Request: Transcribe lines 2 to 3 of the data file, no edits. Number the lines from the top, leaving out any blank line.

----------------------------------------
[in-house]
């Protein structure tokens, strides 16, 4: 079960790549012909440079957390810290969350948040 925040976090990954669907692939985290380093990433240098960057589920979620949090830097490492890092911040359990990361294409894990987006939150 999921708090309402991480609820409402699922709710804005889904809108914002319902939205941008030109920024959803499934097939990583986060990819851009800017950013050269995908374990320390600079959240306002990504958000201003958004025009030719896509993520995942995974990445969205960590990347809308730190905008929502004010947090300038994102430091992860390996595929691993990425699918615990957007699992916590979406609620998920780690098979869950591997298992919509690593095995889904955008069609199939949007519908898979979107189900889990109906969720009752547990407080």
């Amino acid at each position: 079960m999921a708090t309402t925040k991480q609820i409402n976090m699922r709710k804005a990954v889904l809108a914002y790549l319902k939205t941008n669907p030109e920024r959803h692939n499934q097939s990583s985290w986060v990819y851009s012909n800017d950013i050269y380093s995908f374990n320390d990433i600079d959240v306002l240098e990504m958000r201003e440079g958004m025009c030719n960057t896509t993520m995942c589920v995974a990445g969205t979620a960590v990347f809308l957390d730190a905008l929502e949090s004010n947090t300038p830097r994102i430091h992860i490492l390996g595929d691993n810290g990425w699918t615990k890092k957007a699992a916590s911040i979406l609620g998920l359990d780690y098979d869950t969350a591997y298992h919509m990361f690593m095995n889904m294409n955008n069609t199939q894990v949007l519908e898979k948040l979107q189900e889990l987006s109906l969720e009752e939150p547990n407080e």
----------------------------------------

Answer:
């Protein structure tokens, strides 16, 4: 079960790549012909440079957390810290969350948040 925040976090990954669907692939985290380093990433240098960057589920979620949090830097490492890092911040359990990361294409894990987006939150 999921708090309402991480609820409402699922709710804005889904809108914002319902939205941008030109920024959803499934097939990583986060990819851009800017950013050269995908374990320390600079959240306002990504958000201003958004025009030719896509993520995942995974990445969205960590990347809308730190905008929502004010947090300038994102430091992860390996595929691993990425699918615990957007699992916590979406609620998920780690098979869950591997298992919509690593095995889904955008069609199939949007519908898979979107189900889990109906969720009752547990407080």
């Amino acid at each position: 079960m999921a708090t309402t925040k991480q609820i409402n976090m699922r709710k804005a990954v889904l809108a914002y790549l319902k939205t941008n669907p030109e920024r959803h692939n499934q097939s990583s985290w986060v990819y851009s012909n800017d950013i050269y380093s995908f374990n320390d990433i600079d959240v306002l240098e990504m958000r201003e440079g958004m025009c030719n960057t896509t993520m995942c589920v995974a990445g969205t979620a960590v990347f809308l957390d730190a905008l929502e949090s004010n947090t300038p830097r994102i430091h992860i490492l390996g595929d691993n810290g990425w699918t615990k890092k957007a699992a916590s911040i979406l609620g998920l359990d780690y098979d869950t969350a591997y298992h919509m990361f690593m095995n889904m294409n955008n069609t199939q894990v949007l519908e898979k948040l979107q189900e889990l987006s109906l969720e009752e939150p547990n407080e």